A colorless dawn wakes me from a nondescript dream. It is not yet full day, but no longer night. The sun is somewhere above the horizon, but is obscured behind the mountains. A pale, waning moon hangs in the west. No clouds mark the air. The sky is a blank slate, waiting for something, anything, to be written upon it.
It’s been this way for a month now.
Limbo. Stasis. A holding pattern. All different ways of saying the same thing: It’s a period of inactivity, a time of no progress or change. The liminal zone, a state between sleep and wakefulness. The transition place.
In a personal sense, one reason I’m in this place is because I don’t know yet what I’ll be doing or where I’ll be this summer. I am waiting to hear from four possible employers about field work jobs for which I’ve applied. One is for the National Park Service, one for the U.S. Forest Service, one for U.S. Fish and Wildlife, and one for a private tour company. Any of these jobs would take me away from home for the summer; any of them would require me to pack up and move to a new place for a few months, see a new scene, be a stranger in town, and learn a new set of birds, plants, and surroundings. It’s an opportunity for transformation, as it is every year. There is a freedom in it, and yet it’s possible to be trapped by the cycle of repetitive, serial nomadism, for you are always the outsider.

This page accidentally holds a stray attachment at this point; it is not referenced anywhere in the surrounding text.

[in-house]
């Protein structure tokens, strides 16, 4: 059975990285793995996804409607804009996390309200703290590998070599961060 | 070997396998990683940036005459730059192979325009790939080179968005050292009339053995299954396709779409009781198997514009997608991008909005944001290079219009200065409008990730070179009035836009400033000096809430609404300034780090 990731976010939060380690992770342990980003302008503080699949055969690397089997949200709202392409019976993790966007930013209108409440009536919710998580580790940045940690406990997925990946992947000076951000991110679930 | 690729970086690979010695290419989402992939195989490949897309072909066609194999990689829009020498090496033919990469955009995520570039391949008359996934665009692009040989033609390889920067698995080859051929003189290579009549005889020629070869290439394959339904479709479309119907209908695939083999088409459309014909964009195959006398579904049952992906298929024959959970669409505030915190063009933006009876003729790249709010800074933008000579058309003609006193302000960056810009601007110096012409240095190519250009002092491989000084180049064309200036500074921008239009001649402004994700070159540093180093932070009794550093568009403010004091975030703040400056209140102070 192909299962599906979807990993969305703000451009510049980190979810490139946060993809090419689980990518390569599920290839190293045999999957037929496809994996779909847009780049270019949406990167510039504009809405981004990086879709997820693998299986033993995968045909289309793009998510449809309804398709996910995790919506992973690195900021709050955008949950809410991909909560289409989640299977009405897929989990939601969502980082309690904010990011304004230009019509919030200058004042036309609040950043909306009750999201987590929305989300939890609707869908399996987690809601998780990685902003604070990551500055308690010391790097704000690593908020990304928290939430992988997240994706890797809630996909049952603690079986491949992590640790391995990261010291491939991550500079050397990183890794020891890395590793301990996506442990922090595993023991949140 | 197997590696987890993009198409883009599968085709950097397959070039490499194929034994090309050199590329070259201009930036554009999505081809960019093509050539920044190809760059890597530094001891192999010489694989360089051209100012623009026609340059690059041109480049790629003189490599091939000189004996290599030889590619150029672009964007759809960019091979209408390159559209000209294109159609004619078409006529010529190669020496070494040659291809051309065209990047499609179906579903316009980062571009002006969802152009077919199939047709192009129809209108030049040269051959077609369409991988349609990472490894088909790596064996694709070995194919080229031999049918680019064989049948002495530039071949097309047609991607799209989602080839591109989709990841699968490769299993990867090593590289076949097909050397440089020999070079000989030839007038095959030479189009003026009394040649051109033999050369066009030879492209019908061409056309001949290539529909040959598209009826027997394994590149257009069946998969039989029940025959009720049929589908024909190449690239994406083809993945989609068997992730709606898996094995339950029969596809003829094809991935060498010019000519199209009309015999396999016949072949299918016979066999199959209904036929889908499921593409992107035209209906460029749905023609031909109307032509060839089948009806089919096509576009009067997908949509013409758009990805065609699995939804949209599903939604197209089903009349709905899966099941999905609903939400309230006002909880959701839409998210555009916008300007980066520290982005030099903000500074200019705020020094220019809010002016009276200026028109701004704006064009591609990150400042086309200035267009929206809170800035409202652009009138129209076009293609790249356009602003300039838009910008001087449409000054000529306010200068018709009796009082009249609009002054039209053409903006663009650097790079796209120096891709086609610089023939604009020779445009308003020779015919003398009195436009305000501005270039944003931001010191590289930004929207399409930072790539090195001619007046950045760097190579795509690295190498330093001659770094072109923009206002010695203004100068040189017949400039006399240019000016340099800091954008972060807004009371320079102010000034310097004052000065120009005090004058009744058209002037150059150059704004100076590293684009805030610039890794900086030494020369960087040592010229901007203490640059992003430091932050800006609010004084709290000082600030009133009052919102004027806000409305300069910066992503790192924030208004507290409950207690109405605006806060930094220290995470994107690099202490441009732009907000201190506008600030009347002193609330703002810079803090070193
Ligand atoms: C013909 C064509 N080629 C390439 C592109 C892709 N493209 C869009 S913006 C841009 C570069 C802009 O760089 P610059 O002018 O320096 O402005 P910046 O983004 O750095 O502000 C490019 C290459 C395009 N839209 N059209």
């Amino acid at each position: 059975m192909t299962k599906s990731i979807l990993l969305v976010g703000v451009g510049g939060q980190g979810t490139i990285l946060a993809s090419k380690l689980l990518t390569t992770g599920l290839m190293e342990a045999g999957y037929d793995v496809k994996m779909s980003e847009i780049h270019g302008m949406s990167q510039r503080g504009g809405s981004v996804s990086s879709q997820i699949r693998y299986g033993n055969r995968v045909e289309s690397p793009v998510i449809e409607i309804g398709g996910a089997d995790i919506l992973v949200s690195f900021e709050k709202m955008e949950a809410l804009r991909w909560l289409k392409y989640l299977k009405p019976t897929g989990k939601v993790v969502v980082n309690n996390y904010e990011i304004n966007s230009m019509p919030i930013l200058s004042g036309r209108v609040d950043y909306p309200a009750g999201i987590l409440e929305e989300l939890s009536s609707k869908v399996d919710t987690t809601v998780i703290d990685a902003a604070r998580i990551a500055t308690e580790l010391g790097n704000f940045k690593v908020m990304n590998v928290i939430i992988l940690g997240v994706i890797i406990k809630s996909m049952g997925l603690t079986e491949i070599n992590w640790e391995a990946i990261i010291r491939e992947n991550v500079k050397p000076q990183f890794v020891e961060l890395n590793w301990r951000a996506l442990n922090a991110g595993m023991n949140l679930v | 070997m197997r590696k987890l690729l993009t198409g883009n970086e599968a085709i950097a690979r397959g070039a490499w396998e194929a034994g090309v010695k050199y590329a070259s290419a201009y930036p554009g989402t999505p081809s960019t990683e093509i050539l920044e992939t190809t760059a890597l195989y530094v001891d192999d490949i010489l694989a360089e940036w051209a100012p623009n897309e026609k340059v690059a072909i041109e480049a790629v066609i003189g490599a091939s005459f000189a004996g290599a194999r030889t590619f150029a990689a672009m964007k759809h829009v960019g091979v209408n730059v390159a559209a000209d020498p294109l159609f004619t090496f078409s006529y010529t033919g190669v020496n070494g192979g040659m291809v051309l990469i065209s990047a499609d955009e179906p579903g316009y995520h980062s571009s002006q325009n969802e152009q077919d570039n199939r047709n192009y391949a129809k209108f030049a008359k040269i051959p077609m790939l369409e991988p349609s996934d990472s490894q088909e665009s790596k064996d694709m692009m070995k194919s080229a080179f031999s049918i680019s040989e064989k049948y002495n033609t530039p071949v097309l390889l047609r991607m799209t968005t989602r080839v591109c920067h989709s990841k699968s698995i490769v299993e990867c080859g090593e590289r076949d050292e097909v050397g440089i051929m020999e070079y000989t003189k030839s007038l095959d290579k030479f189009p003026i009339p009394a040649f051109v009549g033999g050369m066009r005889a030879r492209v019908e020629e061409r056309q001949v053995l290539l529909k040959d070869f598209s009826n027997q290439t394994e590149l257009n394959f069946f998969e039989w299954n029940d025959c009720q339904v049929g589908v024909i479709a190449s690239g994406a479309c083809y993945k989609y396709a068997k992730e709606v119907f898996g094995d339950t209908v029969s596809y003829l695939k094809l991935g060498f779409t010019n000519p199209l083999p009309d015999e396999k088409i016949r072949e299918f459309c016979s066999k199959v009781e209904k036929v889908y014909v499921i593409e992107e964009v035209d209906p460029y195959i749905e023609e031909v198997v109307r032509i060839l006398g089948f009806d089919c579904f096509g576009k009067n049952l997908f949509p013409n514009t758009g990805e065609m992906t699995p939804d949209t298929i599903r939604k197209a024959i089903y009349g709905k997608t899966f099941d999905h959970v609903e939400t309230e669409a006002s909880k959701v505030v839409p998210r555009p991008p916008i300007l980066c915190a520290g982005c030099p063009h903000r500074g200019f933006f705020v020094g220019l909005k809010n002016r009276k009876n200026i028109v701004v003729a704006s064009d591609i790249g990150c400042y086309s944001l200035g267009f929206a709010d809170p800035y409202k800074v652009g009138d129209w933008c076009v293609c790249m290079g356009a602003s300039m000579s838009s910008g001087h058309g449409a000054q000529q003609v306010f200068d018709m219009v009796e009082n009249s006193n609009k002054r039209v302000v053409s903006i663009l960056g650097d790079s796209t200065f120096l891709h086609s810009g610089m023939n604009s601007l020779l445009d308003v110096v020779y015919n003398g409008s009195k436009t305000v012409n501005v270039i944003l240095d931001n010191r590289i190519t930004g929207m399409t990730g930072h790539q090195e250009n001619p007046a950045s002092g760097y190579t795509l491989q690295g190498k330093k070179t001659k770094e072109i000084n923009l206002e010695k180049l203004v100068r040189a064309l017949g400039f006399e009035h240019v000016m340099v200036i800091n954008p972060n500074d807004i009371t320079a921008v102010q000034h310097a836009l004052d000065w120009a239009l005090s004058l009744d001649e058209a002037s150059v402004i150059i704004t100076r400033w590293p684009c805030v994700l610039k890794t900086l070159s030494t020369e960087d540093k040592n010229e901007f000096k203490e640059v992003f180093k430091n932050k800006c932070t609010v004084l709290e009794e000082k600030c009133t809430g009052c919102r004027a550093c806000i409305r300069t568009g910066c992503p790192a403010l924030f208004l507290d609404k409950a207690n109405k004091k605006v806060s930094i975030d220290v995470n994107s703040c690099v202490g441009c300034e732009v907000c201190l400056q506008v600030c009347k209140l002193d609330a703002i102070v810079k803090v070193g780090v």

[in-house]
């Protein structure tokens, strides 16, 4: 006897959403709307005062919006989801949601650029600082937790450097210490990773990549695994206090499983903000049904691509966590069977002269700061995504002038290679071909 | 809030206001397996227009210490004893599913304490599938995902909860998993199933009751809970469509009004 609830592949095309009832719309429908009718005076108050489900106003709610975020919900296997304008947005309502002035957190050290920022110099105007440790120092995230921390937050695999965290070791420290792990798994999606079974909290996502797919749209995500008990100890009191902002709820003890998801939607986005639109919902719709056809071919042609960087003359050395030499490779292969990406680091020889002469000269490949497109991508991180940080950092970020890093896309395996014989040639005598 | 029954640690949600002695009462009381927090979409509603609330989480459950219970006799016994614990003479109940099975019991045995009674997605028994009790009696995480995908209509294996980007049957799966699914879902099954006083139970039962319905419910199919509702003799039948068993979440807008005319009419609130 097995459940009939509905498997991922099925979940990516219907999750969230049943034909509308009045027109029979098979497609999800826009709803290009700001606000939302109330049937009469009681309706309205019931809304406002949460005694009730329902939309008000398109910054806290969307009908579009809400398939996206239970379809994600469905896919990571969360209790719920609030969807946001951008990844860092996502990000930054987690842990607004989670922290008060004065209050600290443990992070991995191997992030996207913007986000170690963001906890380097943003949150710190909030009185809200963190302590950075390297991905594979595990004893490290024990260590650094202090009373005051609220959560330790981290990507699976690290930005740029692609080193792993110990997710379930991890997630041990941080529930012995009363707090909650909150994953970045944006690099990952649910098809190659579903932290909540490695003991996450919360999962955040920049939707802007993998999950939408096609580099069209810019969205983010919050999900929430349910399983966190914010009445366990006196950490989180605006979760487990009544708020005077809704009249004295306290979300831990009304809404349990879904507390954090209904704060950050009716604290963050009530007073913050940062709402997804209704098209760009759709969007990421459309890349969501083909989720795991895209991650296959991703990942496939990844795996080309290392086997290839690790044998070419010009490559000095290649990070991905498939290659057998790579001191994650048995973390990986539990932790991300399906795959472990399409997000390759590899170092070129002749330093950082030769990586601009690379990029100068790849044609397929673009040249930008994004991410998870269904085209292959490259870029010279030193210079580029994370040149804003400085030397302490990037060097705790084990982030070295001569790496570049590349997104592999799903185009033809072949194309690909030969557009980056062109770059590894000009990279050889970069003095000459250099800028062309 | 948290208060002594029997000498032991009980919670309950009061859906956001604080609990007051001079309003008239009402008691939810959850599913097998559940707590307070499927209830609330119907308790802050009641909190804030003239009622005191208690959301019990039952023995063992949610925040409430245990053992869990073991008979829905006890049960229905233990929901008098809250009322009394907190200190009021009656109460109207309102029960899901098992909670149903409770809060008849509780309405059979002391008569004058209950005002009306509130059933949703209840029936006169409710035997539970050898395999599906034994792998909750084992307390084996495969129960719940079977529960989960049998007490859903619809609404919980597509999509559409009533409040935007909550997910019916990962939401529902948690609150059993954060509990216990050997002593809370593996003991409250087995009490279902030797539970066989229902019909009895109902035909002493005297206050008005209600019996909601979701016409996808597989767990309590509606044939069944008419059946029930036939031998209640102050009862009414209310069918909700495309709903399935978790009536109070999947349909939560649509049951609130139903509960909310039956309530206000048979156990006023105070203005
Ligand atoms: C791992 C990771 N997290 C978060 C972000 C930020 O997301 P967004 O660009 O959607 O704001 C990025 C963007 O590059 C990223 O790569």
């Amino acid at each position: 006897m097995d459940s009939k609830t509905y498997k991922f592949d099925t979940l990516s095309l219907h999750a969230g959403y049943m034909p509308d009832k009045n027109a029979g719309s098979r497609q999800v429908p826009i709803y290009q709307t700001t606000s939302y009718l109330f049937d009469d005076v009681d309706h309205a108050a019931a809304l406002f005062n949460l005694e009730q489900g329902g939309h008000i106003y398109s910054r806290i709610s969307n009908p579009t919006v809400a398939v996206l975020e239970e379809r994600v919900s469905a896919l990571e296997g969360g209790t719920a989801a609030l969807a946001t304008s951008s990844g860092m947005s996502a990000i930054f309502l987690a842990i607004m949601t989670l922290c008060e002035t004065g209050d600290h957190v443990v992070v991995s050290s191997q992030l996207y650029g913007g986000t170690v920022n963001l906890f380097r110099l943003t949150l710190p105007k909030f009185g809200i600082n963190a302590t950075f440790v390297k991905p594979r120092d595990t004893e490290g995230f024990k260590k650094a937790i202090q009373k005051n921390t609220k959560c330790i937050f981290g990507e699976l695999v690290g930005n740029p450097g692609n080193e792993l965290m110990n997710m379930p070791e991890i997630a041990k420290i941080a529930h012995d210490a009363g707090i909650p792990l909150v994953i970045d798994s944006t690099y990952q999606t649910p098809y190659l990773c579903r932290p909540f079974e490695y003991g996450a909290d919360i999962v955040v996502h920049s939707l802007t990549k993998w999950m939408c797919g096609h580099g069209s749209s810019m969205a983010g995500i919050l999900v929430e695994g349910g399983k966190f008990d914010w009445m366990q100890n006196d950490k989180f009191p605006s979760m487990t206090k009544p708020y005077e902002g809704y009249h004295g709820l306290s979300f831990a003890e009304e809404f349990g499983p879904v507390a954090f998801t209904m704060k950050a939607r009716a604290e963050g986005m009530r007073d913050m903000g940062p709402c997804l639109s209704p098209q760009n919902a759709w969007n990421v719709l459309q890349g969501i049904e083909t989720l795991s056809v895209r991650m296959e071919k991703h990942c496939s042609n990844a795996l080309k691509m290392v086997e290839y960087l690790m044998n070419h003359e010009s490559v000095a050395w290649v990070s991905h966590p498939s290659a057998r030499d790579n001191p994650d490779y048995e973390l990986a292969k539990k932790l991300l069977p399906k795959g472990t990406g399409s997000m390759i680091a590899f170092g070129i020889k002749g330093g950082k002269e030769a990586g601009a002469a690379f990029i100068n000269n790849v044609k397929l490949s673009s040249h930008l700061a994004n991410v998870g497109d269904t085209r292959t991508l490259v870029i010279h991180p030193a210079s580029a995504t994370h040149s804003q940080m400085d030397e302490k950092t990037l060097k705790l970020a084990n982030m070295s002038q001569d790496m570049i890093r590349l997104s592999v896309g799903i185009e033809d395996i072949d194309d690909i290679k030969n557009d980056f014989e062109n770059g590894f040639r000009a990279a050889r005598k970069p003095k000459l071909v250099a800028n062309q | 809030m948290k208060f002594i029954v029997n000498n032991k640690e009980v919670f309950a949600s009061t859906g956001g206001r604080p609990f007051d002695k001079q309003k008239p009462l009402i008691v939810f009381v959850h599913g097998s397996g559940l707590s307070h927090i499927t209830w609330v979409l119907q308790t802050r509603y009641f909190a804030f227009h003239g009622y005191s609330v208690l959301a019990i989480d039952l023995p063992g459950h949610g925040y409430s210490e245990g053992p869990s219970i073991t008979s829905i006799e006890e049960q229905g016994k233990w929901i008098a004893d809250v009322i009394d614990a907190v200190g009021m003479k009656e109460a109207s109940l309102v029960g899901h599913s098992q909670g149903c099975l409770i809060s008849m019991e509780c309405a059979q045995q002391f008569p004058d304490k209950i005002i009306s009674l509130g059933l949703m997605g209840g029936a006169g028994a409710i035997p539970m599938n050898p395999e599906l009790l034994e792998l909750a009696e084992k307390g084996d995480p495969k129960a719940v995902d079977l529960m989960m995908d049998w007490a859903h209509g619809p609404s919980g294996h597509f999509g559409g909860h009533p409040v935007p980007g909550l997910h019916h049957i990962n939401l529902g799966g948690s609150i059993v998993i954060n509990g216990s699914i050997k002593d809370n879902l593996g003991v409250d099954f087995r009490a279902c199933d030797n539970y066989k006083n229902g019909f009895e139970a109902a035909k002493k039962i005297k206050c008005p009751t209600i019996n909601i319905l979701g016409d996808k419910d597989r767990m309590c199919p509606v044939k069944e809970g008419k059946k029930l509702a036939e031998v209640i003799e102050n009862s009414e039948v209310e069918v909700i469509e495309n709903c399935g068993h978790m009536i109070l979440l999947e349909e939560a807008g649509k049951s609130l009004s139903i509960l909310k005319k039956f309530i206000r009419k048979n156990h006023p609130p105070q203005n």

I have turned in several job applications for local work, too, as well as the usual part time gigs that could fill in the gaps, if I chose to juggle work and be more of a free-lancer. This year could be the year I end up staying in town for the summer, for the first time since 2013. But summer is my opportunity to earn the money that gets me through the winter, so I must choose carefully. Can I make enough if I stay home? What would it be like to be more involved in this community, to be here for the summer beach potlucks, to listen to the local string band playing tunes next to the harbor, to attend the weddings and wakes and camping trips I always miss because I’m away exploring?
Maybe no-one will want to hire me. Maybe everyone will want to hire me. There’s no way to know at this point – just the waiting.
It’s more than the job uncertainty that has me squarely settled in the liminal zone. Although we are gaining a few minutes of daylength every day, the difference is nearly imperceptible. The weather has been unchanging: cold and sunny. A solid snowpack is on the ground, two or even five feet deep in some places, hardened and glazed from the sun. We are stuck somewhere between winter and spring.
The seed catalog beckons to me from the dream-garden, but why would I order seeds if I won’t be here this summer?
I tell myself to just enjoy the stability and calm. Find peace in this place where you can rest, before you step over the threshold into the unknown. It’s not as easy as it sounds, but I am practicing. I am trying hard to embrace it. After all, I intentionally made this space, thinking it would be a time for creative pursuits. Turns out that it can be a challenge to find inspiration when there is no action, no change. It’s difficult to be productive from within a state of dormancy. I feel like a hibernating bear. And what is a hibernating bear doing, this time of year? Dreaming about waking up?
Monday, March 20 at 2:28 AM (Alaska time) is the Vernal Equinox. We will tip over the line, into days longer than nights. Maybe something will happen then.